My Recycled Montpellier

I’ve been wanting to make the Montpellier Top by November Knits since the moment I saw it but finding a 10ply yarn for a somewhat summery knit with sufficient eco-creds proved difficult. I tried swatching with a few thinner yarns held together but the resulting fabric was never quite right.

So when I discovered Citizen Wolf Recycled 10ply by Dempstah it was an instant decision. The blend of cotton + merino makes it perfect for a summery vest but means it can also transition to cooler weather.



Montpellier Top by November Knits

My gauge was bang on with the recommended needles (got to love it when that happens). It’s a very quick and simple knit and the instructions were easy to follow. Having no ribbing or binding around the armholes a) makes it quicker and easier but b) means you need to make sure your edge stitches are neat (don’t start and end your balls at the end of your rows!). Getting a uniform stitch can be more difficult when using plant based yarns so the added wool content of Citizen Wolf Recycled helped to keep a neat edge.

I really love the ribbed panel detail down the side and it’s one of the features that drew me to the pattern in the first place. What I didn’t appreciate was that this means the garment is pulled in very slightly at the sides, so it’s not a completely boxy shaped tank. Personally I love a total boxy silhoutte, but I’m happy to take this small sacrifice for the interesting side feature which does really elevate the design. I usually wear my tops tucked in at the front anyway which means the shaping isn’t really apparent.


I love making and wearing fine knits so I wasn’t sure how often I’d wear a more chunky summer vest but have been surprised to find myself reaching for it over and over again. I think I wore it nearly every day for the first week after I made it and I’ve subsequently worn it both on its own and over t-shirts and merinos. Partly it’s due to the easy, relaxed design but also it’s because of the yarn.



Dempstah creates sustainability minded yarn utilising textile waste sourced in Australia. For Citizen Wolf Recycled the textile waste comes from the manufacturing offcuts from Citizen Wolf - a Sydney based label who create high quality basics from quality organic cotton and merino. The offcuts are then blended with virgin Australian Merino wool to create a unique, natural and circular yarn. No additional bleaches or dyes are added meaning the final colour results from the initial sorting of the textiles/scraps. It’s a labour intensive, highly skilled but low impact process and Dempstah was recently awarded the eBay Circular Fashion Fund 2024. You can learn much more about the process on the Dempstah website.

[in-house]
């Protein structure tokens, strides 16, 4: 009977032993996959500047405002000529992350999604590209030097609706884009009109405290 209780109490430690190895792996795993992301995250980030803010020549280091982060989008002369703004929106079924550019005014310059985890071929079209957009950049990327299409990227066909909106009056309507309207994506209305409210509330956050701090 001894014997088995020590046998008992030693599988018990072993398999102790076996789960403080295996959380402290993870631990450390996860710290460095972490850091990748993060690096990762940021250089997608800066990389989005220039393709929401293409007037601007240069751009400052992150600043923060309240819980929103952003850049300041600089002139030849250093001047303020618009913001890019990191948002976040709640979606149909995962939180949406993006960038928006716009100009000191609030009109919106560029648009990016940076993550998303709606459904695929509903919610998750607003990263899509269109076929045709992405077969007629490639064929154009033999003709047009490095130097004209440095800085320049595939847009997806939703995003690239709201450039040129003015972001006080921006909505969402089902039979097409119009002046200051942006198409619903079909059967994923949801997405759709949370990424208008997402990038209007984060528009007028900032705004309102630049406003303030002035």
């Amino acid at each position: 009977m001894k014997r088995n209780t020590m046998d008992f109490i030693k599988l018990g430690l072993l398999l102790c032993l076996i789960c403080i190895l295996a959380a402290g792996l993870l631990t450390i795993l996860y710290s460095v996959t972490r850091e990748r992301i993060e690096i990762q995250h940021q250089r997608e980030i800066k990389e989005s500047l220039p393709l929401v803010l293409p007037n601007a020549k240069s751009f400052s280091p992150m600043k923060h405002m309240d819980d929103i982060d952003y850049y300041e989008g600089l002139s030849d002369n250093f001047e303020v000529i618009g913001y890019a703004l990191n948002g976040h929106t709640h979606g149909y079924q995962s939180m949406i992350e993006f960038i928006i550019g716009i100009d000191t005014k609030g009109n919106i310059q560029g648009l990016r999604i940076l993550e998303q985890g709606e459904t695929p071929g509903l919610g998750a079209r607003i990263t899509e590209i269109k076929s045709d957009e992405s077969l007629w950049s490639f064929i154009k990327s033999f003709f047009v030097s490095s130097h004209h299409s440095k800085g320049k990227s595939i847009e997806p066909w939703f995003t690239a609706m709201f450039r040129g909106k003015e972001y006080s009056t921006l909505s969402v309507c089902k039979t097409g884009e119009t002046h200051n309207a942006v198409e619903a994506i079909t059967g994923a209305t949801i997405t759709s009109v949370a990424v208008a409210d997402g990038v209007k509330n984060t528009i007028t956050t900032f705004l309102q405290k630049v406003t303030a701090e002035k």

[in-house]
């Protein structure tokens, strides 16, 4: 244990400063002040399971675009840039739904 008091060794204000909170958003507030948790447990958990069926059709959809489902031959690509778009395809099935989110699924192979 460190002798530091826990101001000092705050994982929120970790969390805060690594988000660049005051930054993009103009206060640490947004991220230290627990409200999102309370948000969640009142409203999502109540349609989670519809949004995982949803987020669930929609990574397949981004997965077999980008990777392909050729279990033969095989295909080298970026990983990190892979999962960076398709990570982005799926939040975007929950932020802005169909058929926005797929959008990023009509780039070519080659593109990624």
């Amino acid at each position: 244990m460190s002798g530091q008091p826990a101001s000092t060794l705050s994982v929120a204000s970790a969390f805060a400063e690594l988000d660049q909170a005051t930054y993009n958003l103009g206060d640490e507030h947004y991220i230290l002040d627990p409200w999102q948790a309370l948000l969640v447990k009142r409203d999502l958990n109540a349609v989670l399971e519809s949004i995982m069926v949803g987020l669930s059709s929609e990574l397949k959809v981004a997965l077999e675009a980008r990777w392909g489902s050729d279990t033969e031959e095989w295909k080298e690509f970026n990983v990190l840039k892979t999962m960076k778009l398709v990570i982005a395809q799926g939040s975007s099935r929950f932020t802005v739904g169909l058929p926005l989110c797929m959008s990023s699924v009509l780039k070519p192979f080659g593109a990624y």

Knitting this yarn was a breeze. It’s soft and pillowy and surprisingly light due to the merino/cotton blend. Recycled yarns naturally have a slightly more rustic nature and I love the character, depth and texture this adds to the garment. Because it’s made from short fibres (created by breaking down existing fabrics) they can be more prone to pilling. I have worn mine several times and can see a small amount of pilling forming where my top rubs against my bag, but nothing out of the ordinary for hand-knits. It’s important to remember that pilling is normal plus we have just the tools for dealing with it.

The yarn bloomed nicely after I blocked it with little change in the dimensions of my finished garment. On wearing it I have not noticed any stretching or sagging. I would describe this yarn as looking and feeling a lot like wool but with added crispness and structure from the cotton. Cotton does wrinkle so if you scrunch your top up in your drawer it will come out crumpled and need a steam. Also, whenever using yarns that include plant fibres remember they don’t have the same natural elasticity as wool so keep your cast ons and your cast off’s loose or opt for stretchy versions. For the Montpellier I used a standard, but loose, cast off at the bottom hem and I bound off the neckline using the Tubular (Italian) bind off which provides more stretch and a nice neat finish. In retrospect the Tubular bind off would have been a better option for the bottom hem as well.

I love the colours of all the Dempstah yarns, which look amazing on their own, but also together. Incredibly all the colours are  created purely through the sorting of the textiles, not through bleaching or dyeing. I lean towards cool based tones (cool winter for any other colour analysis nerds out there) and Chalk is the perfect light, icy grey for me - something I don’t find often. This has been the most popular colour and we were lucky to nab the last remaining skeins so be warned it may not stick around!


Citizen Wolf Recycled (Top Left, clockwise): Chalk, Charcoal, Denim, Musk, Sage



A resounding success! This project ended up being more than I hoped for. The Montpellier Top is a lovely, easy and satisfying pattern for anyone and also a great option for more novice knitters. Citizen Wolf Recycled | 10ply is its confirmed perfect match 🖤.

I love this yarn, its story and what it represents. I’m already searching for my next pattern so I can knit with it again. If you want to check out some of the gorgeous options I’ve encountered on the way head to our Pinterest Board | 10ply Knitting Patterns. 


Back to blog

Leave a comment

Please note, comments need to be approved before they are published.